MPs have backed legislation banning the use, production and transfer of cluster munitions in the UK and by UK nationals.
Opening second reading debate on the Cluster Munitions Bill on 17 March 2010, Foreign Office Minister Chris Bryant told MPs: "What we want to see is a world without cluster munitions."
He urged all countries to sign a convention banning the use and production of the weapons, which have killed many thousands of people across the world.
Britain has signed the Oslo Convention on Cluster Munitions, which prohibits the use, production, stockpiling and transfer of cluster bombs - but non-signatories include the US, Russia, China, Pakistan and Israel.
Cluster munitions are explosive weapons that eject a collection of smaller bomblets, many of which are not detonated until a civilian walks nearby or picks it up.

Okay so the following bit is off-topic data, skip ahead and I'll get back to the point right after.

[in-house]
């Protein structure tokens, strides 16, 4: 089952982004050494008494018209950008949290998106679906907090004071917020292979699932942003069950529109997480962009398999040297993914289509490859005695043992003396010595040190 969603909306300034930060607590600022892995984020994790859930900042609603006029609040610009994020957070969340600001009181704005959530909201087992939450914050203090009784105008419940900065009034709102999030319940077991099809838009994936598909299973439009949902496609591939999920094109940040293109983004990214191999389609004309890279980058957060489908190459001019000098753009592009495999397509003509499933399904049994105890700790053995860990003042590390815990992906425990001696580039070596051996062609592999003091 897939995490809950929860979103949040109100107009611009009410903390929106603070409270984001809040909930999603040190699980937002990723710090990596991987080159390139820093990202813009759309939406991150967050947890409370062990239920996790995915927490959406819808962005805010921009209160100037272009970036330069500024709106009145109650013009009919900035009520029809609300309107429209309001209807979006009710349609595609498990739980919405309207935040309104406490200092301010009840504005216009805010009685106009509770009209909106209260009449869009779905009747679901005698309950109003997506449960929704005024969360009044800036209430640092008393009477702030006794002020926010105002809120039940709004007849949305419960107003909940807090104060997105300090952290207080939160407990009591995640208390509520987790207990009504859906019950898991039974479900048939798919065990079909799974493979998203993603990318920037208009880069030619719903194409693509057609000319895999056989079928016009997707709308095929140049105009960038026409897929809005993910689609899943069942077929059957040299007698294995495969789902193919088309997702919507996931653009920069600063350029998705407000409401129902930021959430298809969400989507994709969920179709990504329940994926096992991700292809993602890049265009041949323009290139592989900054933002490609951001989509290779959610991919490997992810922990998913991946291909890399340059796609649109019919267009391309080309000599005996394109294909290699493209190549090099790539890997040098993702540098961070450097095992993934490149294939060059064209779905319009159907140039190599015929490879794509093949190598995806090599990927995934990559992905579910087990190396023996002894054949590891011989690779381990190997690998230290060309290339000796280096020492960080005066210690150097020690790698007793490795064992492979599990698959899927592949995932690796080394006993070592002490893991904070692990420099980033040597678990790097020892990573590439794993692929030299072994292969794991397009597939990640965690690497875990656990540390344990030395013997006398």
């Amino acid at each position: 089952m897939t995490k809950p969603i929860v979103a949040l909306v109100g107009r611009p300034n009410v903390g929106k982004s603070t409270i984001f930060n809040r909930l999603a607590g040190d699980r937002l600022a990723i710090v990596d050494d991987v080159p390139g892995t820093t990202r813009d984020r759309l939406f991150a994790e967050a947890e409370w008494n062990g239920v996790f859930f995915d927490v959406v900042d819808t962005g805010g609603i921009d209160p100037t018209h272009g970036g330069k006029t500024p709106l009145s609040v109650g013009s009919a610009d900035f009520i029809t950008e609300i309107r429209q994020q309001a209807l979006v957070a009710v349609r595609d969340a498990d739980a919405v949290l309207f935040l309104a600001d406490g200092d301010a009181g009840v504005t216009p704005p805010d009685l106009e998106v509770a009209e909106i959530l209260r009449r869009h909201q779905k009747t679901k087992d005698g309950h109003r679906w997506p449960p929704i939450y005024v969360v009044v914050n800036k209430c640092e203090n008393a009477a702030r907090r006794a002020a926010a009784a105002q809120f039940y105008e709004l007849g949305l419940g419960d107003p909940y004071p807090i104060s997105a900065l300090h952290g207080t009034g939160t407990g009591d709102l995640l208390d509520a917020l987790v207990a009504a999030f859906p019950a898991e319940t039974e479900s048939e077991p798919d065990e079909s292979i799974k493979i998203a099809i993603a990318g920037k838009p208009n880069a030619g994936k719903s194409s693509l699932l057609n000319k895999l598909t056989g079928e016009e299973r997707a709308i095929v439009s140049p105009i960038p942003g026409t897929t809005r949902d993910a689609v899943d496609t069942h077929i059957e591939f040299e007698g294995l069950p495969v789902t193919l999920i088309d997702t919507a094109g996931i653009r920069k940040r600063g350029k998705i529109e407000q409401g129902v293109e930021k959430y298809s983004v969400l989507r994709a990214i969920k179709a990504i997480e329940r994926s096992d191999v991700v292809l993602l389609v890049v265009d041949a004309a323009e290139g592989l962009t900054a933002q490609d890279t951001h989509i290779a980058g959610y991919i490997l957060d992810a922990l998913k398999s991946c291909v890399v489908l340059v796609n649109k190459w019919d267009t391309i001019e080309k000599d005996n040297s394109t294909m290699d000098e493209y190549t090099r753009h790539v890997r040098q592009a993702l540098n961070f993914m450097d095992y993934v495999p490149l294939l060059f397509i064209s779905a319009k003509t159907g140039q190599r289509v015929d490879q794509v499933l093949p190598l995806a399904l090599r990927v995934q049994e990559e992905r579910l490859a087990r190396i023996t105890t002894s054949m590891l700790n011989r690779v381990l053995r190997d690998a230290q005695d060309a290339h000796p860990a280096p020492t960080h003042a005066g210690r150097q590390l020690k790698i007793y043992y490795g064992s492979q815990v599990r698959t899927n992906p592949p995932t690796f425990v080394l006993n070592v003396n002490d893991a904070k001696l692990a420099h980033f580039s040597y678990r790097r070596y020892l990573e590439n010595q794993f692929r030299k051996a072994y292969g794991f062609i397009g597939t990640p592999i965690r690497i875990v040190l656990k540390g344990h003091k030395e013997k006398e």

Mr Bryant said: "Some 60% of those who have been killed or injured have become casualties while in the ordinary business of their daily lives rather than in military activity.
"A third of those who have been killed or injured have been children."
Shadow foreign secretary David Lidington welcomed the Bill and the "humanitarian objectives" that lay behind it.
He said cluster bombs were often responsible for "hideous injuries" among the civilian population.
But he also asked if banning such weapons would "impair" the effectiveness of the armed forces in any way, putting soldiers "at risk".
Liberal Democrat spokeswoman Jo Swinson praised the UK for taking a lead on banning the "vile and indiscriminate" weapons.
She said the number of innocent civilians killed by cluster bombs makes them "unjustifiable".
They are also "counter-productive" in the battle to win hearts and minds, she added.